Council of Canadians chairperson Maude Barlow spoke against the Canada-European Union Comprehensive Economic and Trade Agreement (CETA) in Warsaw, Poland today to help build resistance to the ‘free trade’ deal.
In her address at the Warsaw School of Economics, Barlow highlighted the findings of her recent report Fighting TTIP, CETA and ISDS: Lessons from Canada.
That paper notes that the North American Free Trade Agreement (NAFTA) introduced the investor-state dispute settlement (ISDS) provision, in which corporations based in Canada, the United States and Mexico could sue those governments for public interest legislation that impacted their future profits. Barlow writes that similar ‘investment protection’ provisions exist in both CETA and the United States-European Union Transatlantic Trade and Investment Partnership (TTIP). As a result of NAFTA, Canada is now the most investor-state challenged country in the developed world.
Barlow says that Canada’s experience is relevant to Poland for two reasons. She says, “The first is that we Canadians have lived with ISDS for twenty years. There have been more than 35 corporate ISDS challenges against Canada and we have already paid out over $200 million to American corporations. That’s not the future we want for Poland. The other reason Poles should be concerned is that if CETA were to be ratified it could also act as a ‘backdoor’ for American corporations to sue their government over public interest legislation whether TTIP is adopted or not.”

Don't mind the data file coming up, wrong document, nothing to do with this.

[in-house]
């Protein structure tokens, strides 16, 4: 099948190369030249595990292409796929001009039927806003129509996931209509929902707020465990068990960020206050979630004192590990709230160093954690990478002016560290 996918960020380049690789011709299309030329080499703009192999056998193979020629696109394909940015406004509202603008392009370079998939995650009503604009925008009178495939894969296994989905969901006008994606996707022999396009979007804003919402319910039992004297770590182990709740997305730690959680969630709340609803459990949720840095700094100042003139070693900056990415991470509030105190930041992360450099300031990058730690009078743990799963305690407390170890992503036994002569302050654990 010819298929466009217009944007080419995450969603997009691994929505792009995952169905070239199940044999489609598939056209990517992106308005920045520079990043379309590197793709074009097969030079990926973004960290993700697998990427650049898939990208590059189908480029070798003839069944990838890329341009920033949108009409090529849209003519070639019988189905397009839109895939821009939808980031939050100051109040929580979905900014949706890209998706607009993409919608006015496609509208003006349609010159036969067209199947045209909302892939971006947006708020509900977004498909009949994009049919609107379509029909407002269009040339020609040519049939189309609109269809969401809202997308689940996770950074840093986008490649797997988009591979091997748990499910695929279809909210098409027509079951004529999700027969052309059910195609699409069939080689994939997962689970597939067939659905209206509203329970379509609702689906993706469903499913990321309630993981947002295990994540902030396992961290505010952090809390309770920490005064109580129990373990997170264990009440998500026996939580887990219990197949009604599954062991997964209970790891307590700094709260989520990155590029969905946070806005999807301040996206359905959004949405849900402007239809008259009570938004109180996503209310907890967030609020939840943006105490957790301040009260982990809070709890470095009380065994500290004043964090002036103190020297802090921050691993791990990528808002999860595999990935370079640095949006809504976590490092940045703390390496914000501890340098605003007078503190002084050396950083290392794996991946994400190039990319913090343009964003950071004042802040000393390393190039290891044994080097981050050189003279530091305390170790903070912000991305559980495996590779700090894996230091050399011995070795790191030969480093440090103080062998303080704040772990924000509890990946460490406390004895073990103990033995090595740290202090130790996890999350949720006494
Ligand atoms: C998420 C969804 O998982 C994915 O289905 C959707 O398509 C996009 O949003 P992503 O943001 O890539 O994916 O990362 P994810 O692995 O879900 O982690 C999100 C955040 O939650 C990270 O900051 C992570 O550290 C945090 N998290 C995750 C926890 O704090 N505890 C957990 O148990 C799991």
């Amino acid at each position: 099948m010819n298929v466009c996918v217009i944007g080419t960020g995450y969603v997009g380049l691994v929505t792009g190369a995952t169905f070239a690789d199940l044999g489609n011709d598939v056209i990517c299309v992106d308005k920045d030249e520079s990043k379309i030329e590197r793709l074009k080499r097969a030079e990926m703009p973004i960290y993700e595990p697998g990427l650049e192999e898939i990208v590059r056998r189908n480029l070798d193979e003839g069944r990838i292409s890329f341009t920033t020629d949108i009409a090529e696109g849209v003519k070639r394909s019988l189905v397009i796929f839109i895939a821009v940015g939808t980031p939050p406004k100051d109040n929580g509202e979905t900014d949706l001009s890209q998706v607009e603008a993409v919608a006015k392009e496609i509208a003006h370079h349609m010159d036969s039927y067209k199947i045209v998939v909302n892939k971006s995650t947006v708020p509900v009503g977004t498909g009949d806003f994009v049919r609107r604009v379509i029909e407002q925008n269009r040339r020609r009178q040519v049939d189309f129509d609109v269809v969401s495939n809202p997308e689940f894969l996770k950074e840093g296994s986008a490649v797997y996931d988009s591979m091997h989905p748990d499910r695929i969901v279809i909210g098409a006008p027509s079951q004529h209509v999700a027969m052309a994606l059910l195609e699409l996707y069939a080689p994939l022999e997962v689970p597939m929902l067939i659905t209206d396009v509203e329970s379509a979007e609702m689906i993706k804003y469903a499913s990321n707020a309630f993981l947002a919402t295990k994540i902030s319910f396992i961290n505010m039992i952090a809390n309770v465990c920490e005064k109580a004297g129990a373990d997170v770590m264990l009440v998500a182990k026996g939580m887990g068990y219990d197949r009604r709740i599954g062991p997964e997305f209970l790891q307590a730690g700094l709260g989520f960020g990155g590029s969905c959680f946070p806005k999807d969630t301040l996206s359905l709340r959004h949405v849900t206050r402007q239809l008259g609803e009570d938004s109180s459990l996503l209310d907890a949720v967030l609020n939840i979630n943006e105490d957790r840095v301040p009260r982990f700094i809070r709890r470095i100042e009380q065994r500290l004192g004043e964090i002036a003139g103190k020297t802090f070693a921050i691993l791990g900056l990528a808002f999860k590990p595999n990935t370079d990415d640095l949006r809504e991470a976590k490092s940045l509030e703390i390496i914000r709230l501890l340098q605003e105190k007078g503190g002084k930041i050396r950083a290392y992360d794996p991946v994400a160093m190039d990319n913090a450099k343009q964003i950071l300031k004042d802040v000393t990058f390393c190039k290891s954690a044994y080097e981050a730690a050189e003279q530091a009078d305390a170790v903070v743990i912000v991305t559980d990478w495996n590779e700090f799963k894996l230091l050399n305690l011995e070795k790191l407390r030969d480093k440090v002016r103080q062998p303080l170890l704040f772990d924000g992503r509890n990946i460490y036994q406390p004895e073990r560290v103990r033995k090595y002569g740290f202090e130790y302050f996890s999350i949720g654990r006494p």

Barlow also met with Polish non-governmental organizations last night, and met with key journalists and an important Polish MP today.
Poland has 51 seats in the European Parliament. At present, there are likely about 358 MEPs who would vote for the ratification of CETA in the European Parliament, about 150 MEPs who oppose the deal, about 243 swing votes. If we can win those swing votes, we would have 393 votes against CETA versus 358 votes in favour. That’s a very close margin, so every vote counts – and public pressure is essential to winning those votes.
Barlow’s next stops include:
April 14 – a keynote address at a conference in Vienna organized by the Austrian Trade Union Federation and others
April 18 – a panel discussion on CETA and TTIP in Berlin organized by the German Federation of Trade Unions and others
April 19-21 – meetings with Members of the European Parliament in Brussels
April 22 – a debate at the Slovenian national legislature in Ljubljana.
To read Barlow’s report Fighting TTIP, CETA and ISDS: Lessons from Canada in Polish, please click here.